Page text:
Last month I read a news brief on Google’s projected numbers for 2011. It was no surprise the damn thing had a green arrow pointing north. With Larry Page at the helm of Planet GOOG (ticker), he has a major undertaking to GOOG shareholders. The idea of making money hasn’t changed. However, one could only question if the plan for making money has changed. Frankly, it’s been the same plan all along.
Google published its projected increase for CPC (cost per click) in 2011 as 5%, the same as last year. When I heard this, I choked on my Americano. There is no way Google’s CPC only increased 5% last year. They must have done one of those weighted means we forgot about in Stats class. Even after digging up a subjective number, we found an 8% increase in CPC that was published by Jefferies & Co.’s analyst, Youssef Squal.
Youssef may not be so quick to overstate but I will. It’s more than that. It’s hard for us to tell because we manage our clients CPC down. When you think about all the advertiser accounts that go unmanaged or that are managed by a majority standard, 8% is the difference between a CPC of $1.00 and $1.08. Come on!
Above is a chart showing year over year differences in Google advertising revenues and advertiser performance metrics from 2005 to 2010. According to Hochman Consultants, Google’s average CPC rose from $1.03 to $1.24, a difference of 21 cents and a 20% increase in average cost per click. Since 2005, Google’s Average CPC has increased over 3.25 times the 38 cents it used to be.
The correlation between the average CPC and Google’s ad revenue isn’t exact year over year. However, they are positively correlated over the 5 year span as they have both increased more than triple its original benchmark. Most of Google’s revenue increase in the earlier half of the segment is largely attributed to increased advertiser involvement and consequently higher CPC. The latter half (of the 5 years) we believe not so much.
According to a WSJ Online piece that syndicated last December, the number of new Adwords advertisers has slowed over the past few years due to a global markets being tapped of new enrollments. It also suggests that Google’s push for local markets will fuel the search engine’s future needs for new advertisers but only a small fraction of local businesses are advertising online today.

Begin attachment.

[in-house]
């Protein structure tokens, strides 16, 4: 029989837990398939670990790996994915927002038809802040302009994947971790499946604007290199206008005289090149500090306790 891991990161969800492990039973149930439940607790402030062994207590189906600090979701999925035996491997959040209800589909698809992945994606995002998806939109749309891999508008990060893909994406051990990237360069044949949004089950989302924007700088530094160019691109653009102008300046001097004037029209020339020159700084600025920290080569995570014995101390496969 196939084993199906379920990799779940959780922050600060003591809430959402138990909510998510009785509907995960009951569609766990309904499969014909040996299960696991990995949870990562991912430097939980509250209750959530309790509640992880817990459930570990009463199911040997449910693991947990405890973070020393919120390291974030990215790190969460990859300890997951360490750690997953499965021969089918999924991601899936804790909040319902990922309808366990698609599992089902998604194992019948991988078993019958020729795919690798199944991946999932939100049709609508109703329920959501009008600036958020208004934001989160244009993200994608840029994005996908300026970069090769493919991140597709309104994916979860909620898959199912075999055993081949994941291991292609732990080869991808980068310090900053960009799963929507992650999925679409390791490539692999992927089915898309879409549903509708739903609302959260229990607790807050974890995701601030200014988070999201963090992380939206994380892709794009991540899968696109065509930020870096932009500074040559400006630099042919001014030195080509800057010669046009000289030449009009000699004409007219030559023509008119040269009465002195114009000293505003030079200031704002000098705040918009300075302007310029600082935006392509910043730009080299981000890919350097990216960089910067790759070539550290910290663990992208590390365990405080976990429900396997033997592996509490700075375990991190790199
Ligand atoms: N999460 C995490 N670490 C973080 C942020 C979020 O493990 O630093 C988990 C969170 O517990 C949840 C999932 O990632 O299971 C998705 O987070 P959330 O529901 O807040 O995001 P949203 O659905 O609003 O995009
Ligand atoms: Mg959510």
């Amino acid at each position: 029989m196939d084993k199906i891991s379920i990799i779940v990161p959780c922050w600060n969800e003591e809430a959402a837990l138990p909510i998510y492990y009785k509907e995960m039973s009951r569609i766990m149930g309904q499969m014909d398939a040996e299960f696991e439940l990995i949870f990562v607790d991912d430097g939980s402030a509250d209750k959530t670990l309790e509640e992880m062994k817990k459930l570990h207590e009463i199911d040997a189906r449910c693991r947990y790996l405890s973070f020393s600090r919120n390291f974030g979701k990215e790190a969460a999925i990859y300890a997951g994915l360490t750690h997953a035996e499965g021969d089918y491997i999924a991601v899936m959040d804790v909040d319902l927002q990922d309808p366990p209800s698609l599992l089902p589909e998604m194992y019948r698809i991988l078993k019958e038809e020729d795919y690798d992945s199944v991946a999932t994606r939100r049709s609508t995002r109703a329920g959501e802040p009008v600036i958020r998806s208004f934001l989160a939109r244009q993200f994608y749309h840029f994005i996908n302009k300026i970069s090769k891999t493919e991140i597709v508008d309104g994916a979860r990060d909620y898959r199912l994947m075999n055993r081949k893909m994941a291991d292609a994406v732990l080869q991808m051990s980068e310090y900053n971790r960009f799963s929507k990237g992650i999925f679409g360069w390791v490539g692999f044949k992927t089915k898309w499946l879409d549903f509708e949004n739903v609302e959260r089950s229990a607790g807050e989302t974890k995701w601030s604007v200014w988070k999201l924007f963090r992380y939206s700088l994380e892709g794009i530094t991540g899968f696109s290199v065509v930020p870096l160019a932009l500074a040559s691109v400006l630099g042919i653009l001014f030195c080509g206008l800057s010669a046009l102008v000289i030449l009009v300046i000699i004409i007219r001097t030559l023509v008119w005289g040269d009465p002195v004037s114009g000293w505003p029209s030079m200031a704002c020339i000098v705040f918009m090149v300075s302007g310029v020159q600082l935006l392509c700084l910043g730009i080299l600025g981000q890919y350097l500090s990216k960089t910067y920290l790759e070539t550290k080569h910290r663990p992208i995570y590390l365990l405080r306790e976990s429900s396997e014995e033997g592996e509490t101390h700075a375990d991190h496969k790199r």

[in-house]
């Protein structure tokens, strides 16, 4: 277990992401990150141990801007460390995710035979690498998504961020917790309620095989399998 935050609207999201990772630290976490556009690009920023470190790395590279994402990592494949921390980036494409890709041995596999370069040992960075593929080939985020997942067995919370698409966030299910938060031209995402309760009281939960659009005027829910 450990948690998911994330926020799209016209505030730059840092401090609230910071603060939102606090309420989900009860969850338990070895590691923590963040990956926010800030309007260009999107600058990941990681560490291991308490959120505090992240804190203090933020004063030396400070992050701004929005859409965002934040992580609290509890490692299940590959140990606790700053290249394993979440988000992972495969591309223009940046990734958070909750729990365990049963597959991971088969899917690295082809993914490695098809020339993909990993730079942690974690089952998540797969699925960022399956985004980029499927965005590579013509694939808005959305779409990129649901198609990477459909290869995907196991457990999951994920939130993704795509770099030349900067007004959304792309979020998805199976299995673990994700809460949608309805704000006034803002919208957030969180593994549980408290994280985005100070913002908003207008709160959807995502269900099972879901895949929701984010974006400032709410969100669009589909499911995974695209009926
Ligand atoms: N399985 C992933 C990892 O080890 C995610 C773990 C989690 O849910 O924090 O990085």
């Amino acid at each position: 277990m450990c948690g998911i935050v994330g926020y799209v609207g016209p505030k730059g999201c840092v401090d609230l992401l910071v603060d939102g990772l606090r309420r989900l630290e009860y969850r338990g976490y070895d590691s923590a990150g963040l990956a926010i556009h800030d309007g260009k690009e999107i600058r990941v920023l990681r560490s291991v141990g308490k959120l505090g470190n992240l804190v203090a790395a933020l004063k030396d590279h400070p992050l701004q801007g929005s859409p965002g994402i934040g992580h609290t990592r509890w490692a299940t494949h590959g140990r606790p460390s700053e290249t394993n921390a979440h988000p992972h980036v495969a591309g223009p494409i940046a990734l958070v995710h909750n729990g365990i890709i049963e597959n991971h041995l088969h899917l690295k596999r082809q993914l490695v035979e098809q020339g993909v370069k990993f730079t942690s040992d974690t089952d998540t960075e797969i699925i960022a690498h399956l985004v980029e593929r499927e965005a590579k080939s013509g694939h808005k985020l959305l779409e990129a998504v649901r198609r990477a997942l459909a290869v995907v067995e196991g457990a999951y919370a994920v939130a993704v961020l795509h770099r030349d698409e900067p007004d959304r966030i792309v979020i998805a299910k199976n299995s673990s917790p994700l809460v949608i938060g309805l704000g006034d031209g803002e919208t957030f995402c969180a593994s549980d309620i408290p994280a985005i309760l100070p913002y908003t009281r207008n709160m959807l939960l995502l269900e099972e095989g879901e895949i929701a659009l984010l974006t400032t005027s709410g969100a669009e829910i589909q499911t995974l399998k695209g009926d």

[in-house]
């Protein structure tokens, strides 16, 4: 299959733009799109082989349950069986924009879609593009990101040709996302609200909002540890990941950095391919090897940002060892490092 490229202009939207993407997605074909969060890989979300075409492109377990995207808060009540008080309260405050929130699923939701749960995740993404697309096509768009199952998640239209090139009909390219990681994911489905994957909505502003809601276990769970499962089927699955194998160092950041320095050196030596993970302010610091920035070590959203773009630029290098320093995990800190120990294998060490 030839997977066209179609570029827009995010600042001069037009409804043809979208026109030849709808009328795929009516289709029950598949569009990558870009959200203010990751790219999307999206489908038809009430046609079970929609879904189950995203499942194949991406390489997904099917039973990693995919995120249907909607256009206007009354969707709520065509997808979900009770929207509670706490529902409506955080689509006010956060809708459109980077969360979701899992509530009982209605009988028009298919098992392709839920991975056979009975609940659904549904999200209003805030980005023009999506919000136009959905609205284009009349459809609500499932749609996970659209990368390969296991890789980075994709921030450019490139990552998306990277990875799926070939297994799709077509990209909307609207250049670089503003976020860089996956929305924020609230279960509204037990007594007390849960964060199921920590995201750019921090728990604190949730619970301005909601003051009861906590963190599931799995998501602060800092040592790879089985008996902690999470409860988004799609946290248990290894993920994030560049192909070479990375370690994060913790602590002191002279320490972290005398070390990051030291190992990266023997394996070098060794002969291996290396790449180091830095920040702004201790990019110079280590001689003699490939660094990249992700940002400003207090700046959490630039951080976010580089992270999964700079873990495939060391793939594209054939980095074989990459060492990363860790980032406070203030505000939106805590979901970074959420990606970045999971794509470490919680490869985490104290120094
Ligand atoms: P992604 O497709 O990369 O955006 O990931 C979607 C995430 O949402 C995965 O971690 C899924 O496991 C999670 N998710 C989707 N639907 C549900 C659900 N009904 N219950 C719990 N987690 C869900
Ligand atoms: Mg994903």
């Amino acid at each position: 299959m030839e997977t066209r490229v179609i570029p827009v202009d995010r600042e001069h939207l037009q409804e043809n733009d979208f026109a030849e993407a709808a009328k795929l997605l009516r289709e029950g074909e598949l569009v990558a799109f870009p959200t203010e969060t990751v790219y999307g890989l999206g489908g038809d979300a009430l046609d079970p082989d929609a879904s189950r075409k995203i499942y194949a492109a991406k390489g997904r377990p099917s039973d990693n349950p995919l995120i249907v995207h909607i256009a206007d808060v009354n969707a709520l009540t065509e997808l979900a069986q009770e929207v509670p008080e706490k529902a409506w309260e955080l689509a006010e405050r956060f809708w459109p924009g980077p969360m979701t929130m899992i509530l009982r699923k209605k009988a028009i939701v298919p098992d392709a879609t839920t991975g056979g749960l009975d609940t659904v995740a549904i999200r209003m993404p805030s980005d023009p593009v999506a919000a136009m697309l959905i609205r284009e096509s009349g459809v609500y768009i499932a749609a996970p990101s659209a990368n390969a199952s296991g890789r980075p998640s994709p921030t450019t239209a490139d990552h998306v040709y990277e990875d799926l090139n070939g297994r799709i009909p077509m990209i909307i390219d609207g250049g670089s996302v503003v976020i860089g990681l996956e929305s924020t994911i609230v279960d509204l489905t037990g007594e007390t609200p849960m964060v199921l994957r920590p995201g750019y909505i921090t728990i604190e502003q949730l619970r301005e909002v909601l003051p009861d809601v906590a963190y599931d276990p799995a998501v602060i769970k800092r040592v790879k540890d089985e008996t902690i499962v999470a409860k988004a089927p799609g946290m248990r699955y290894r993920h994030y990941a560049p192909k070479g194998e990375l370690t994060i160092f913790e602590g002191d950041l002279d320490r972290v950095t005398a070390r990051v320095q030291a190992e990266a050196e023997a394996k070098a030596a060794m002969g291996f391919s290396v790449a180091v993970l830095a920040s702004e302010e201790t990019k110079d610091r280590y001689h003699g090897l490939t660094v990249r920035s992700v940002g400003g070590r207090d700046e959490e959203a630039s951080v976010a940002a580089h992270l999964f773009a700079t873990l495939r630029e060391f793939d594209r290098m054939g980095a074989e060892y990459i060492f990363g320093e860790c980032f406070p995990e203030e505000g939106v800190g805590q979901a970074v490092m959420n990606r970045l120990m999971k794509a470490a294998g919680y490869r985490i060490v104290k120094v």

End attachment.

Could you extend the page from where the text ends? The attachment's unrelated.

From what we’ve seen of both national and local markets, hiked CPCs are posing a huge barrier to entry. Google’s updates Quality Score index has evolved into a highly CTR (click thru rate) weighted calculation incorporating not only real-time CTR but historical CTR as well. New advertisers have it hard to penetrate the marketplace. When a local or non-local business starts up a new Adwords account, there are typically inflated CPCs for some time until a weighted CTR can be calculated over time. This means new advertisers have to endure if they are going to succeed on Adwords.
Meanwhile, the same quality score issues and hiked CPC is causing havoc in advertiser accounts. It’s slower to notice in legacy accounts that have been active for years. They seem to grandfather in a lot of old time quality score and even CPCs from the past. But the upward trend is ever present when viewing a date range of average CPC data.
In a nutshell, there has been a huge pendulum swing from profit once being distributed to businesses but that is now directed to Google. Google feels if they make more of the lions’ share, they can be more profitable and businesses will think they are fighting their competition. Guess what? Google is right. Businesses will think that but they will really be losing hand over fist to Google.
Remember, if you are already in a competitive business, there is a huge likelihood the barrier to entry into your industry is a 1000 foot brick wall. There is no new competition. No one wants to bid up more than they have to. Ego has left the building and being number 1 in the sponsored links just isn’t worth sacrificing the Friday nights at Applebee’s.
What can you do about it?
There are lots of things Adwords managers can do about it. Here are 10 things to gain back profit from Google.
Powered by Facebook Comments